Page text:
Deep Ellum, Dallas’ arts and entertainment neighborhood that includes many bars, has seen a rise in crime and violence over the past few years.
Since 2010, about 17% of all new alcohol permits issued in Fort Worth were in the 76107 ZIP code. According to data from the Texas Alcoholic Beverage Commission, 50% of those 109 Cultural District alcohol permits were issued in the past three years.
In comparison, Magnolia Avenue and the 76104 ZIP code made up only 10.5% of all alcohol permits issued between 2010 and 2022. Downtown alcohol permits were about 7%.
Emil Bragdon is the owner of the Reservoir, Whiskey Garden, Your Mom’s House and Junk Punch on West 7th Street and has been in the area since 2012. He argues that the presence of the bars is an economic driver for the area and plays a large role in attracting other retail options.
“It’s increased property values across the board,” Bragdon said. “Some people may not like (the increased number of bars), but they are reaping the benefits from their higher property values.”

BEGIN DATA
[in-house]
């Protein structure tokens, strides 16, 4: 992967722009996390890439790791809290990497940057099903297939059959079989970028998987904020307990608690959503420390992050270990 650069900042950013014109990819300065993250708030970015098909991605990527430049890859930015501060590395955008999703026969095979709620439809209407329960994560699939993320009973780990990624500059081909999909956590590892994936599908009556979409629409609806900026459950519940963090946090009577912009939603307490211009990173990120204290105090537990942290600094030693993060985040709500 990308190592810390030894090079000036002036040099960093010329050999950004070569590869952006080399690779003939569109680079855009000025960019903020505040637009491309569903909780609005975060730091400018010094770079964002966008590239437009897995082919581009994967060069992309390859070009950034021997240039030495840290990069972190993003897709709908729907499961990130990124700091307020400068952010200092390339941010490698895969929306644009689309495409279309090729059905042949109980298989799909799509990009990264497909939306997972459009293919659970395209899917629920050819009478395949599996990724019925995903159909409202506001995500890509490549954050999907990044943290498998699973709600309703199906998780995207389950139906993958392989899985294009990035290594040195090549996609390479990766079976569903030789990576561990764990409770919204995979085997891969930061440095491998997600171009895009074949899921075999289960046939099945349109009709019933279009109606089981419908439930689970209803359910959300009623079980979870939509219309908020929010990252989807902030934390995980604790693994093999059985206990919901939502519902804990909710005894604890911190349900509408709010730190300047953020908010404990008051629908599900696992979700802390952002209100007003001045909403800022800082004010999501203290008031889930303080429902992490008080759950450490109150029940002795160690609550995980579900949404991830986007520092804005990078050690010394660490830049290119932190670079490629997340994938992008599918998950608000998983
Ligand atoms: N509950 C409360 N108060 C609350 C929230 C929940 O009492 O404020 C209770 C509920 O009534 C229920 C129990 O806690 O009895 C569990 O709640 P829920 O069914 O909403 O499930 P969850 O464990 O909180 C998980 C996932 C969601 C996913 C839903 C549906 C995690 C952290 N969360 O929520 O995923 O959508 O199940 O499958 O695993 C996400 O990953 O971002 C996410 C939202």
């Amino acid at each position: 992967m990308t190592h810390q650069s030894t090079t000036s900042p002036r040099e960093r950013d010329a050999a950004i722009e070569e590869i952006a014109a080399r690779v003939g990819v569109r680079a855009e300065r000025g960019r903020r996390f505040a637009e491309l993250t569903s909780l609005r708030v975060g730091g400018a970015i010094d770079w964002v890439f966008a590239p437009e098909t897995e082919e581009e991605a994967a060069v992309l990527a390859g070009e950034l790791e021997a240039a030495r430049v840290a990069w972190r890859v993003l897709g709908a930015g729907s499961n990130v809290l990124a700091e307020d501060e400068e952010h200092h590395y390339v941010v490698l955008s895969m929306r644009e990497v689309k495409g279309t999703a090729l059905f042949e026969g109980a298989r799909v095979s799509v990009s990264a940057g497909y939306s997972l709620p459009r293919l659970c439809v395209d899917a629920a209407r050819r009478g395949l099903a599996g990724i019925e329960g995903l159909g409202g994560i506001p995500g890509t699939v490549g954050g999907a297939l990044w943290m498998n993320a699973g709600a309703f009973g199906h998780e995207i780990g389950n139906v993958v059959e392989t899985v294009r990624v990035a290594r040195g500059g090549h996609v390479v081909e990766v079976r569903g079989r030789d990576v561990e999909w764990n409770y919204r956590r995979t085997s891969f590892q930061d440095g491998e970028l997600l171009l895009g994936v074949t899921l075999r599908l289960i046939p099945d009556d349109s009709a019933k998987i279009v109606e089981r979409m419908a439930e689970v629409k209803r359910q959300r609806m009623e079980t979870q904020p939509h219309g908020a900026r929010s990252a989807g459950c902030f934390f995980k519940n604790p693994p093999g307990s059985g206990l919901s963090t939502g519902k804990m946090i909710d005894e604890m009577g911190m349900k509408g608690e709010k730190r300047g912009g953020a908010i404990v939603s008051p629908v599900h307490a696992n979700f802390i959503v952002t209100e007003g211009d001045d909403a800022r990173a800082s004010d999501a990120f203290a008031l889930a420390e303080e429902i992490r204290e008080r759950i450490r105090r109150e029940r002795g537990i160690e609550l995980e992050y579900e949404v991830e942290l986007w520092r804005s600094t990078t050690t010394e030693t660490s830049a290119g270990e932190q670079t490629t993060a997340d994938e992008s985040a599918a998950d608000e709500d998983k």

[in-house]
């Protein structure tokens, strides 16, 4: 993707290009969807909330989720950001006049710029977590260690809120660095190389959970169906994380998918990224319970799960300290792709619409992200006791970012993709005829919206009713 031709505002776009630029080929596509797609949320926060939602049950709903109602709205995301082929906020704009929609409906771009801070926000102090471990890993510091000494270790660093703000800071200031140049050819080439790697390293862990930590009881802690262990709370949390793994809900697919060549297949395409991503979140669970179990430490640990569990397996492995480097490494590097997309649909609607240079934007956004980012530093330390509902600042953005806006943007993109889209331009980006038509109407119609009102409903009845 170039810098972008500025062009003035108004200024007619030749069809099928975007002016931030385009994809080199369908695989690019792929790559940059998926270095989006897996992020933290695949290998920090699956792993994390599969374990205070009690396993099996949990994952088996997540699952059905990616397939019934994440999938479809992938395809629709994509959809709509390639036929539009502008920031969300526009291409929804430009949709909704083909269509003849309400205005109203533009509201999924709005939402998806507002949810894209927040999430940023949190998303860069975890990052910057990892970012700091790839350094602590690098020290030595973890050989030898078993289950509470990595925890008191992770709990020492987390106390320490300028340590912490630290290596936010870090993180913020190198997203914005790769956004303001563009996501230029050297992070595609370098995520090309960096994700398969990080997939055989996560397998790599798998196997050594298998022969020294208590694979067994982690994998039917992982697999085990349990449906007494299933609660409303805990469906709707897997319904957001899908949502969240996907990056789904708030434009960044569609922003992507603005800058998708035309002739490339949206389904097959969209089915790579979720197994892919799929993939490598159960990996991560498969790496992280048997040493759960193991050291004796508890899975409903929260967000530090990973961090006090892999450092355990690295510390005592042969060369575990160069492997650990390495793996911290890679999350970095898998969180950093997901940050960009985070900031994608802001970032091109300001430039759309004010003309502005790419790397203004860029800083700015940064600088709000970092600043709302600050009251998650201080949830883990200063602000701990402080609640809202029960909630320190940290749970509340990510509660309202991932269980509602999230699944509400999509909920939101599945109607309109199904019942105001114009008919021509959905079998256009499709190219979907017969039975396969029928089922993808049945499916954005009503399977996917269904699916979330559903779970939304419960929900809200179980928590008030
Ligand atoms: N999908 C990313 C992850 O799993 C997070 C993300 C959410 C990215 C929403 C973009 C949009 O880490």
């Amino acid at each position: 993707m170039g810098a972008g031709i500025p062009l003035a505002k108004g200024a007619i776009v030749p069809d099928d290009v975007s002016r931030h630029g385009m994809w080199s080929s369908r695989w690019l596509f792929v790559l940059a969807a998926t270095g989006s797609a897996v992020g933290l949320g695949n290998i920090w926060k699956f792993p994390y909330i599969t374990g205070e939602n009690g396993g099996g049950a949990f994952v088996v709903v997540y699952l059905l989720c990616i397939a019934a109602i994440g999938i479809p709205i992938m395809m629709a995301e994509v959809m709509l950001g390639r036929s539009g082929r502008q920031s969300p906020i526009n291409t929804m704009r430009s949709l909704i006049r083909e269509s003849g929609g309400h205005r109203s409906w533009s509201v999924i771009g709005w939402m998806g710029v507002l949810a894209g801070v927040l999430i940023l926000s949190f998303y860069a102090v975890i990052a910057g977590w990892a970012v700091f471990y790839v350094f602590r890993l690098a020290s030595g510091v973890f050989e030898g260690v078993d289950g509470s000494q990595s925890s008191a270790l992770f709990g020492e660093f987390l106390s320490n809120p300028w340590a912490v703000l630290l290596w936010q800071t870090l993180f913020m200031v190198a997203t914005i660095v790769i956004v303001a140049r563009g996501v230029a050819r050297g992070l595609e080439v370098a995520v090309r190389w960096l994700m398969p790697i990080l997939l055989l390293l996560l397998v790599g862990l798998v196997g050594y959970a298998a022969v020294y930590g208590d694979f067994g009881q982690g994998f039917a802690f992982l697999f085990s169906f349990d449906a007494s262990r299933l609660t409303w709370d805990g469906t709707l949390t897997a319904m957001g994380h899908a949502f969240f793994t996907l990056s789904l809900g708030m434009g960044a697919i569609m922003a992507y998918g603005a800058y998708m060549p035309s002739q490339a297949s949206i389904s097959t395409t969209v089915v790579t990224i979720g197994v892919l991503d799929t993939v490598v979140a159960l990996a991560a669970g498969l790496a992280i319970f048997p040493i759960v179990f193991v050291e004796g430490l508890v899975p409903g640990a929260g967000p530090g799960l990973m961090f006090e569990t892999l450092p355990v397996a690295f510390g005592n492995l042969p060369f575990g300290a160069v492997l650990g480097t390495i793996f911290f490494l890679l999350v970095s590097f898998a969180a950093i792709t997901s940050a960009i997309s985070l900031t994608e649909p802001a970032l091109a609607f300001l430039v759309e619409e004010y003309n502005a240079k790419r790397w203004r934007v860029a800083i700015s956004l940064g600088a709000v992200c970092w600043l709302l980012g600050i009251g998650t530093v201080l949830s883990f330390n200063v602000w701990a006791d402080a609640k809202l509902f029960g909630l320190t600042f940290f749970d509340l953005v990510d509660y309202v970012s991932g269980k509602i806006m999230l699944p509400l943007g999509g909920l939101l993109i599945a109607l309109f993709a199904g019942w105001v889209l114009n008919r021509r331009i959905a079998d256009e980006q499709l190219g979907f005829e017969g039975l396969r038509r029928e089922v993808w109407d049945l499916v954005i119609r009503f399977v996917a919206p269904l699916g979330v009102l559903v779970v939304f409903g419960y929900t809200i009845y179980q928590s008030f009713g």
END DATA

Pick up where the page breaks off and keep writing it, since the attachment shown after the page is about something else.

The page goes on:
West 7th Street, which connects downtown Fort Worth to the Cultural District, is zoned for mixed-use, which includes high-density commercial and residential. Before that, it was a warehouse district.
The district was anchored by the former Acme Brick headquarters, which relocated to the southwest part of town in 2006. That area was not a pleasant part of town, Ken Randall, chair of the West Area Board of the Fort Worth Chamber of Commerce, said.
“If you didn’t have business there, you didn’t go,” he said.
The redevelopment of that area began after the March 2000 tornado that ripped through Fort Worth and caused about $450 million in damages. A movie theater came in, and various restaurants lined the streets. High-rise apartment buildings housed residents looking for a walkable area.